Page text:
December 1, 2020 became the first day that Arizona residents could possess and smoke recreational cannabis under the new laws.
South Dakota citizens approved BOTH recreational and medical cannabis initiatives on the ballot in 2020!
Their recreational law will allow adults 21 + to posses and distribute up to one ounce of cannabis, and cultivate up to 3 plants.
Legalization becomes law July 1, 2021 and the states will be developing license regulations by April 1, 2022.
The state will begin licensing for medical cannabis by October 2021.
Unfortunately, South Dakota’s bills did not contain much as far as a solid, fast acting plan to get cannabis into the hands of consumers, so residents here will have to wait until the state fleshes out these laws.
A word of caution to South Dakota voters: you have several elected officials who are trying to undo this legalization.
Fact: any representative who directly ignores their constituents legalization is not a representative of the people. Keep an eye on your elected officials. They work for you, not the other way around.
Continue to keep in touch with your representation in South Dakota, urging them to not undo this socially smart, financially responsible decision.
Passage of initiative 65 establishes a medical marijuana program for 22 qualifying conditions, allowing card holders to posses up to 2.5 ounces in a 14 day period.
July 1, 2021 is the deadline to create medical registry’s from the state and August 15, 2021 will be the day medical license are issued in Mississippi!
The message Mississippi wanted to send was clear: The Deep South will no longer stand by as the rest of America has safe access. The people of Mississippi have made it clear: Republican or Democrat, States throughout our nation want and need legalization.
Lawmakers in New Jersey are already considering the kinks of legalized cannabis for their state!
Talk about being proactive!
New Jersey Lawmakers want another public vote on cannabis legalization.
Unlike South Dakota Lawmakers, New Jersey wants to be sure that tax revenue and other details of cannabis legalization are approved by the people.
If approved, New Jersey will vote next November on funneling tax revenue directly to "impact zones" - places where police knowingly targeted persons for possession.
As you can imagine, many of these neighborhoods teeter the edges of poverty, and the tax revenues generated by legal marijuana sales are an untapped wealth that could bring so much good to families and children in these communities.
Some provisions of these bills include 21+, posses up to 1 ounce or 5 grams of concentrates, counties would be able to ban sales if they wished (much like Michigan townships), but delivery can operate state wide, even if there is a ban.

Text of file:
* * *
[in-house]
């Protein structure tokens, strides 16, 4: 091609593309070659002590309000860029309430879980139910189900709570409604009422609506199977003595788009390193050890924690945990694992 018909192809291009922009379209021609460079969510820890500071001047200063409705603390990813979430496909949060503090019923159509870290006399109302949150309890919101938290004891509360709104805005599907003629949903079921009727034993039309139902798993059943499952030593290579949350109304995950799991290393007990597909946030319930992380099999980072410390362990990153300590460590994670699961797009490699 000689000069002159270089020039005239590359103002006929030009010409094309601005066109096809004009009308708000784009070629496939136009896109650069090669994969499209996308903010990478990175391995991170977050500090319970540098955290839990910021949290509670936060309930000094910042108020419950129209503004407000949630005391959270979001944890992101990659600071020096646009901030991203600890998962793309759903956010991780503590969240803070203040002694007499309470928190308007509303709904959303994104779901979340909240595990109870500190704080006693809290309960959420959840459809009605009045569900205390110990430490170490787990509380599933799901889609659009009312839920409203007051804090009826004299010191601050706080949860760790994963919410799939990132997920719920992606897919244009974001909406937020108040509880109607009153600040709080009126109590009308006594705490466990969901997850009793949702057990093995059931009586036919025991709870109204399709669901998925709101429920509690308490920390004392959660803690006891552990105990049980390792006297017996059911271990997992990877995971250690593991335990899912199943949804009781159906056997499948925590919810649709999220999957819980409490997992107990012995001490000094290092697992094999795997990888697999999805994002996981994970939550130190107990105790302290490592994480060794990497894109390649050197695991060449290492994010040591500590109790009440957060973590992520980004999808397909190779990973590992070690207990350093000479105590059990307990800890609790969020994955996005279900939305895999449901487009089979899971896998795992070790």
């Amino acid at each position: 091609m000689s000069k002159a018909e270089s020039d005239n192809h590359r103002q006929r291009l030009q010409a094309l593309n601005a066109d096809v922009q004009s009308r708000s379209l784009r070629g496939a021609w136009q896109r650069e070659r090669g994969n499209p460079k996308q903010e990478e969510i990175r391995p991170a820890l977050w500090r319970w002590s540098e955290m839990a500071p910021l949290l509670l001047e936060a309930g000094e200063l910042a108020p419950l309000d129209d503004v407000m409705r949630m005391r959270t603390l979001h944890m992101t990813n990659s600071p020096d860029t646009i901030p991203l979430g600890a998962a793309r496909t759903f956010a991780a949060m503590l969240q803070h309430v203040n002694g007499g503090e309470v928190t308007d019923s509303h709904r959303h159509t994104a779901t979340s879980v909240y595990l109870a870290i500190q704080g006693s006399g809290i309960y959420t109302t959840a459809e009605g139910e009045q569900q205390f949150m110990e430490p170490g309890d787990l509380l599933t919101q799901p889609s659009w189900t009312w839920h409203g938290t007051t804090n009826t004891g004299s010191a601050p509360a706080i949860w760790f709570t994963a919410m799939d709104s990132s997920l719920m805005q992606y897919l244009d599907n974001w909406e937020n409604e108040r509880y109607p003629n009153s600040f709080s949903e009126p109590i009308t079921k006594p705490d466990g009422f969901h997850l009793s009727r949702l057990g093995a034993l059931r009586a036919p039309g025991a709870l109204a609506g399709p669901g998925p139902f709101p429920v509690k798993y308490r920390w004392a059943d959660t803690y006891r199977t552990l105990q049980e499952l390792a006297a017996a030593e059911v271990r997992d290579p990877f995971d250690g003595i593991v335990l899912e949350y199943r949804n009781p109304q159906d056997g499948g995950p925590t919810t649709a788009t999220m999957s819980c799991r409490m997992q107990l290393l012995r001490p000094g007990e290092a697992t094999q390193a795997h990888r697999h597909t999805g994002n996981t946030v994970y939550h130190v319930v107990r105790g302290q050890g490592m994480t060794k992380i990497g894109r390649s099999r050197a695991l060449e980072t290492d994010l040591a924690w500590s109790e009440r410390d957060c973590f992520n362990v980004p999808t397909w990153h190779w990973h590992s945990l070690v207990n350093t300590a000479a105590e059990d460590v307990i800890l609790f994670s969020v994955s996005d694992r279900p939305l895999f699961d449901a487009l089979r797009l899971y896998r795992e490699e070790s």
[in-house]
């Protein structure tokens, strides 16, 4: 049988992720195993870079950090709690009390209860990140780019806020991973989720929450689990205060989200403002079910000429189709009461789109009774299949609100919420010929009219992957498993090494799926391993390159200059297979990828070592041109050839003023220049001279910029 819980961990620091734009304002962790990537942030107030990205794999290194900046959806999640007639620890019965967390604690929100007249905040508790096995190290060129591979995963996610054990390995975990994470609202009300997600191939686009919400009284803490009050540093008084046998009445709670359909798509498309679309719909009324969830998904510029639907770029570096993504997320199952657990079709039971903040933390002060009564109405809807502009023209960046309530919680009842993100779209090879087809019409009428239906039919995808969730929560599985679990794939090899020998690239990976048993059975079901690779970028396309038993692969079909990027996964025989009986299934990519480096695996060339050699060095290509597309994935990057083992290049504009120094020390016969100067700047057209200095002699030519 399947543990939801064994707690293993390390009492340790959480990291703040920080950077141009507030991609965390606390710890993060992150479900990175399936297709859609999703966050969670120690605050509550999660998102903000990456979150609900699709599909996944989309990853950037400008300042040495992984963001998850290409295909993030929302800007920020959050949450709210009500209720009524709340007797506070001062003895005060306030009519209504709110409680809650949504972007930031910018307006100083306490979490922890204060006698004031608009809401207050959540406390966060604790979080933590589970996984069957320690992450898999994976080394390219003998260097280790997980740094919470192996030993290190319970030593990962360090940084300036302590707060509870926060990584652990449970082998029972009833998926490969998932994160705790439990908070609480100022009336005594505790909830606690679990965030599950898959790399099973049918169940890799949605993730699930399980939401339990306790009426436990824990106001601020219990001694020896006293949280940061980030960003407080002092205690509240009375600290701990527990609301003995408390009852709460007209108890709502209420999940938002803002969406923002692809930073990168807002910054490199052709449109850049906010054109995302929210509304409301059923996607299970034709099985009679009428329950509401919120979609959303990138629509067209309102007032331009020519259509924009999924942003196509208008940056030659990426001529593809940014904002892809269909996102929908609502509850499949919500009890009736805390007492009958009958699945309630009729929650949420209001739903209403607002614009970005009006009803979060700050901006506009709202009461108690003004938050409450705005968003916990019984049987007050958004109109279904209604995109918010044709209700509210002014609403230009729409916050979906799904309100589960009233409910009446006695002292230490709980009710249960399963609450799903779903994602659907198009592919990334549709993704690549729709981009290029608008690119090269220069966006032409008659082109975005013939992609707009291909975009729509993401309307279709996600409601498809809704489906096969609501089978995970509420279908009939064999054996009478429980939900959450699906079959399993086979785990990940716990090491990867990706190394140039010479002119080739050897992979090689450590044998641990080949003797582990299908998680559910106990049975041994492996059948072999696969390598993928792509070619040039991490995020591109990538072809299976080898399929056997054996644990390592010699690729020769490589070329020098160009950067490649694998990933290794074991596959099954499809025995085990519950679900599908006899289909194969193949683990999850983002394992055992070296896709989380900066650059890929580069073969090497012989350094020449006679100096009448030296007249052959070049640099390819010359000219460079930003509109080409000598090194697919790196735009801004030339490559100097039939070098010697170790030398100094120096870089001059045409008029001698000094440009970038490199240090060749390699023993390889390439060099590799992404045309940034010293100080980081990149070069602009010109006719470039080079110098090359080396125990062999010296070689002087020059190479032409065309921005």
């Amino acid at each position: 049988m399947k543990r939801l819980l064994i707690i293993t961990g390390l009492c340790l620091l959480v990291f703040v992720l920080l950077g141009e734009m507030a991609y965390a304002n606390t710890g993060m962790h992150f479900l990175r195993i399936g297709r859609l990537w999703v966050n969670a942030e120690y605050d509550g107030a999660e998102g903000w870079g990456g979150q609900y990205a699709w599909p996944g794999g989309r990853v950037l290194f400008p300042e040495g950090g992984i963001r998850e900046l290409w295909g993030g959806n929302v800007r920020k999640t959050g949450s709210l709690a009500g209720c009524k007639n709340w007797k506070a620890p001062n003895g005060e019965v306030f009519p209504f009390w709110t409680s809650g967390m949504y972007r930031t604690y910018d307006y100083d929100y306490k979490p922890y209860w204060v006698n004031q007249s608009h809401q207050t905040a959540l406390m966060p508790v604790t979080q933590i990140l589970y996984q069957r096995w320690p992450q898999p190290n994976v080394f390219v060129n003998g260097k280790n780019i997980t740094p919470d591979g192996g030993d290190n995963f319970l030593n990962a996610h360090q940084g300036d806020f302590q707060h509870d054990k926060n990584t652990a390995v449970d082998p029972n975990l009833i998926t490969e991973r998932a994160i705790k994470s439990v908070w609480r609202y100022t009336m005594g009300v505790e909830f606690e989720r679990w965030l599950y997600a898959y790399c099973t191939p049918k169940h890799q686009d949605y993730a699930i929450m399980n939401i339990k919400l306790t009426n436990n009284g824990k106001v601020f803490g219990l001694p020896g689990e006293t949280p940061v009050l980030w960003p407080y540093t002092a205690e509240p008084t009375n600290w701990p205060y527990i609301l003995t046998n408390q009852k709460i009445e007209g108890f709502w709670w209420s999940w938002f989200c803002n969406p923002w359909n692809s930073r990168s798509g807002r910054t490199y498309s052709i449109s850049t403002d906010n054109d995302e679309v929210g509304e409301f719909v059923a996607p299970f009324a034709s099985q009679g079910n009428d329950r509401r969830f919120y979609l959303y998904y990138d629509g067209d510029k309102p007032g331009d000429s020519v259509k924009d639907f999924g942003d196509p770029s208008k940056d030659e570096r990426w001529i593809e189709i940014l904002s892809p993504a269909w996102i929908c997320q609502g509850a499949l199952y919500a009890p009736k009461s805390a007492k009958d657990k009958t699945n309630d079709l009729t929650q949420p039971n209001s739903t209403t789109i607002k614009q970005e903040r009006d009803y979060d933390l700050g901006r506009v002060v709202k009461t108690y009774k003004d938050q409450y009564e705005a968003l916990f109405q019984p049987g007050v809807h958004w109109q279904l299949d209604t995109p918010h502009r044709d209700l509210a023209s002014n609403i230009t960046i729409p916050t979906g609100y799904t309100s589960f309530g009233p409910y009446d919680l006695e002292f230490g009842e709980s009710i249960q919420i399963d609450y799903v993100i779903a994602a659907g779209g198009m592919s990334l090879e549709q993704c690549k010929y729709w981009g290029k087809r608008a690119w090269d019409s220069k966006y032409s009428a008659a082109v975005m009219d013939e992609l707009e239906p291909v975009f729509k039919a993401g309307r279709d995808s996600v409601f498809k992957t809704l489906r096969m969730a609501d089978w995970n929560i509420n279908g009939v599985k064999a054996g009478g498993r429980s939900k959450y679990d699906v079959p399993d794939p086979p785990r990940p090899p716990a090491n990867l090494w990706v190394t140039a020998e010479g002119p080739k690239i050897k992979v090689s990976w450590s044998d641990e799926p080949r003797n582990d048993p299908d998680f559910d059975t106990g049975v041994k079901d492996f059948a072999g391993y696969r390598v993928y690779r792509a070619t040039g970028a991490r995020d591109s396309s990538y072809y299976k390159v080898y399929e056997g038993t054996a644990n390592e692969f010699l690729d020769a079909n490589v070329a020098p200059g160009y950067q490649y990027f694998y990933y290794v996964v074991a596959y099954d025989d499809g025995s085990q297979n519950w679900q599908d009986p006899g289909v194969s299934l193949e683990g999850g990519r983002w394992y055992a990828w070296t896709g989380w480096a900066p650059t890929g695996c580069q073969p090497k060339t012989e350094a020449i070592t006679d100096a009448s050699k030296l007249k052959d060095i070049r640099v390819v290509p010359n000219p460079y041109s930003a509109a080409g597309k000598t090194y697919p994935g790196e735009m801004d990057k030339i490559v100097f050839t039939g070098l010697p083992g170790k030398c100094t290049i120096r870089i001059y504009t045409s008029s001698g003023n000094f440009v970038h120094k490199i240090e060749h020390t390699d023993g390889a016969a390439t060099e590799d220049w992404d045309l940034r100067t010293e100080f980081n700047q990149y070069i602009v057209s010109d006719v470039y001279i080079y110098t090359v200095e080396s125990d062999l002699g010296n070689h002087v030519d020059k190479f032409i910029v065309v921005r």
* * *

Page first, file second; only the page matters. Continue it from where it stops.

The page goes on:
Two separate decriminalization bills are being considered in the meantime to stop marijuana arrests!
It may take over a year for New Jersey to figure out how to sell adult use cannabis, but they are trying to open up pathways through current medical dispensaries, to get cannabis into the hands of consumers faster.
Initiative 90 passed, legalizing adult use cannabis, 21+, imposing a 20% tax on cannabis, and allowing provisions for restorative justice.
Allowing 1 ounce or up to 8 grams of concentrates, Montana residents will be allowed to possess, use, and grow up to 4 plants & 4 seedlings starting January 1, 2021.
Dispensary sales will begin January 1, 2022.
Medicinal Marijuana is already legal in Montana!
|State||Legal Status||Adult Use (Rec)||Medical||Decriminalized Statewide|
|New Jersey||Adult Use||Yes||Yes||N/A|
|South Dakota||Adult Use||Yes||Yes||N/A|
|Washington, DC||Adult Use||Yes||Yes||Yes|
|US Virgin Islands||Medical||No||Yes||Yes|
Shortly after the passage of The 2018 Farm Bill, politicians on both sides of the aisle decided to get to work on a Federal decriminalization bill.
After two years, they have decided to try to pass the M.O.R.E. Act.
The Marijuana Opportunity Reinvestment and Expungement Act was voted on by the House of Representatives in 2020.
It is the first time either chamber of Congress has taken up a bill to legalize cannabis.
Expanding beyond simple decriminalization, the M.O.R.E. Act includes several criminal justice and social measures that will begin to undo the decades of harm caused by the War on Drugs.
People of color have been unfairly targeted by cannabis prohibition through out all levels of the government in the United States.